Pregnancy a Possible Trigger for Binge Eating
> 9/10/2007 1:01:31 PM

Pregnant women traditionally get a free pass to consume as much food as they want, after all, they are "eating for two." This free pass went unexamined for so long because pregnancy comes with many natural and healthy changes in eating behavior, and because doctors observed that binge eating disorder often went into remission during pregnancy. A new study by Dr. Cynthia Bulik from UNC confirms that preexisting binge eating disorder (BED) does often go into remission, but makes the troubling discovery that many new cases of BED appear during pregnancy.

Dr. Bulik began following 50,000 Norwegian women at the 18-week gestation mark. After establishing their eating habits before, the women regularly described their eating habits during pregnancy in surveys designed to pick up symptoms of four eating disorders: anorexia nervosa, bulimia nervosa, binge eating without purging (BED), and purging without binge eating. While all four of the disorders showed the expected remission patterns, there were 711 new BED cases during pregnancy. A disproportionately high number of these new cases struck women from low socio-economic class.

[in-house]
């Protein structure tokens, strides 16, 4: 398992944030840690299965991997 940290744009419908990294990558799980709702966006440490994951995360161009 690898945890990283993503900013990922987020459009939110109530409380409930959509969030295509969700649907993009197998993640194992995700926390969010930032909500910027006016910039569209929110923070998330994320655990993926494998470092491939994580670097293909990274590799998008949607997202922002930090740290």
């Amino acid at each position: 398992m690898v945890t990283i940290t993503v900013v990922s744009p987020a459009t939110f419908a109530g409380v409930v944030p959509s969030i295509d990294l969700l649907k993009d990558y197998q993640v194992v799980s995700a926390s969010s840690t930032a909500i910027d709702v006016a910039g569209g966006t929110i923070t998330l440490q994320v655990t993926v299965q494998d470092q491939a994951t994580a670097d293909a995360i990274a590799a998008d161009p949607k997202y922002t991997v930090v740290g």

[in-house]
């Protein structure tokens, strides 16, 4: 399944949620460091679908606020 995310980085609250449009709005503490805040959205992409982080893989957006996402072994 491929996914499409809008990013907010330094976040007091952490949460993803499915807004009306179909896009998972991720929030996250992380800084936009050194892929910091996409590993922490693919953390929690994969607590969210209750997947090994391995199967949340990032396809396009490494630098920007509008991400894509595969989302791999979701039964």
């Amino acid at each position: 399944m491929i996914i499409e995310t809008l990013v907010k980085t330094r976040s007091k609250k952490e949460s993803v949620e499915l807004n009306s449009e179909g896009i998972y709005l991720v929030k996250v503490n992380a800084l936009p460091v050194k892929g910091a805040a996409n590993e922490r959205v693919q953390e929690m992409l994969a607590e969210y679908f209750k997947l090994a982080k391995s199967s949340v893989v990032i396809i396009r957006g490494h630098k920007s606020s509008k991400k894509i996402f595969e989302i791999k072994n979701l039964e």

The economic status of these soon-to-be mothers hints at a possible reason why pregnancy acts as a catalyst for an eating disorder. Bulik speculates that the anxiety of bearing a child combines with economic stress to trigger binge eating. Overeating often serves as a way to gain temporary relief from negative feelings. This tactic does not bring lasting happiness, though health problems linger.

A number of previous studies have drawn attention to the unhealthiness of overeating during pregnancy. Christine Olsen warns that only 30-40% of women stay within the gestational weight gain numbers recommended by the Institute of Medicine of the National Academy of Sciences. Much of the excess weight is carried over after pregnancy along with the elevated risk of diabetes and heart disease. Even more dismaying than the problems that mothers bring on themselves are the dangerous complications they create for their children. The children of obese women are around twice as likely to end up in neonatal intensive care units, and a study last year proved that they face higher risks of neural tube defects. These defects are already too common in America, and when they don't cause a miscarriage they can lead to terrible life outcomes like the paralysis of spina bifida.

Bulik's team plans to continue studying the Norwegian mothers to determine how children are affected by extreme eating habits. It is possible that in addition to obvious birth defects, subtle changes take place in the bodies of babies that are fed with wildly fluctuating levels of nutrients. Even if no additional problems are discovered, there is already enough research to justify physicians giving strong warnings to pregnant women about the danger of binge eating. The phrase "eating for two" should be a reminder of the responsibility to avoid dangerous consumption rather than a pass to indulgence.

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